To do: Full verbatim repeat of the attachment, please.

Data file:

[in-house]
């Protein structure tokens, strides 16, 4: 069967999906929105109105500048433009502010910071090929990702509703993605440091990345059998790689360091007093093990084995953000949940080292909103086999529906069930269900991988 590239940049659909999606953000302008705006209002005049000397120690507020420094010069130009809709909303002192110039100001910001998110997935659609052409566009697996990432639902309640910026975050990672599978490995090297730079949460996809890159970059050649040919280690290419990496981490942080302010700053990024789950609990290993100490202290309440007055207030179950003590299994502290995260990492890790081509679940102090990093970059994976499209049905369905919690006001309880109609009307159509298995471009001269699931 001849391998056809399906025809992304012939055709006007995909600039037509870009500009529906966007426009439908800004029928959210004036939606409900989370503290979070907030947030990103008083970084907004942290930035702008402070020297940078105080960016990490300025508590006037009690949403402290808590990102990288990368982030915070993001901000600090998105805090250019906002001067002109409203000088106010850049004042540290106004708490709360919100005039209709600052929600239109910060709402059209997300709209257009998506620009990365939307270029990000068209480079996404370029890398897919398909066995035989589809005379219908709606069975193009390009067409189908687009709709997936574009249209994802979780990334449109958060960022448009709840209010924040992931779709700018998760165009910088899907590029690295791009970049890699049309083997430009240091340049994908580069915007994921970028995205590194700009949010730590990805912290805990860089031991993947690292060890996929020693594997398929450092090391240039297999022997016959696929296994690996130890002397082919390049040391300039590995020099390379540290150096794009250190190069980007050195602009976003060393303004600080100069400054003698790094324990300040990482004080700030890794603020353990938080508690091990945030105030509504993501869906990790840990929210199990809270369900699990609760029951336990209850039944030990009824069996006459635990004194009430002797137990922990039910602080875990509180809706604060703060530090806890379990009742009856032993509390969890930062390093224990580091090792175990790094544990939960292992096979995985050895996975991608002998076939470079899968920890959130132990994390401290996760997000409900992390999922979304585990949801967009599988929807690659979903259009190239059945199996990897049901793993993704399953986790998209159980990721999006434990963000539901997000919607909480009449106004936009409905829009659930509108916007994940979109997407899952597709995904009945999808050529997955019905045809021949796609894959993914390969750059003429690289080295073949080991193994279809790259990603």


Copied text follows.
[in-house]
């Protein structure tokens, strides 16, 4: 069967999906929105109105500048433009502010910071090929990702509703993605440091990345059998790689360091007093093990084995953000949940080292909103086999529906069930269900991988 590239940049659909999606953000302008705006209002005049000397120690507020420094010069130009809709909303002192110039100001910001998110997935659609052409566009697996990432639902309640910026975050990672599978490995090297730079949460996809890159970059050649040919280690290419990496981490942080302010700053990024789950609990290993100490202290309440007055207030179950003590299994502290995260990492890790081509679940102090990093970059994976499209049905369905919690006001309880109609009307159509298995471009001269699931 001849391998056809399906025809992304012939055709006007995909600039037509870009500009529906966007426009439908800004029928959210004036939606409900989370503290979070907030947030990103008083970084907004942290930035702008402070020297940078105080960016990490300025508590006037009690949403402290808590990102990288990368982030915070993001901000600090998105805090250019906002001067002109409203000088106010850049004042540290106004708490709360919100005039209709600052929600239109910060709402059209997300709209257009998506620009990365939307270029990000068209480079996404370029890398897919398909066995035989589809005379219908709606069975193009390009067409189908687009709709997936574009249209994802979780990334449109958060960022448009709840209010924040992931779709700018998760165009910088899907590029690295791009970049890699049309083997430009240091340049994908580069915007994921970028995205590194700009949010730590990805912290805990860089031991993947690292060890996929020693594997398929450092090391240039297999022997016959696929296994690996130890002397082919390049040391300039590995020099390379540290150096794009250190190069980007050195602009976003060393303004600080100069400054003698790094324990300040990482004080700030890794603020353990938080508690091990945030105030509504993501869906990790840990929210199990809270369900699990609760029951336990209850039944030990009824069996006459635990004194009430002797137990922990039910602080875990509180809706604060703060530090806890379990009742009856032993509390969890930062390093224990580091090792175990790094544990939960292992096979995985050895996975991608002998076939470079899968920890959130132990994390401290996760997000409900992390999922979304585990949801967009599988929807690659979903259009190239059945199996990897049901793993993704399953986790998209159980990721999006434990963000539901997000919607909480009449106004936009409905829009659930509108916007994940979109997407899952597709995904009945999808050529997955019905045809021949796609894959993914390969750059003429690289080295073949080991193994279809790259990603």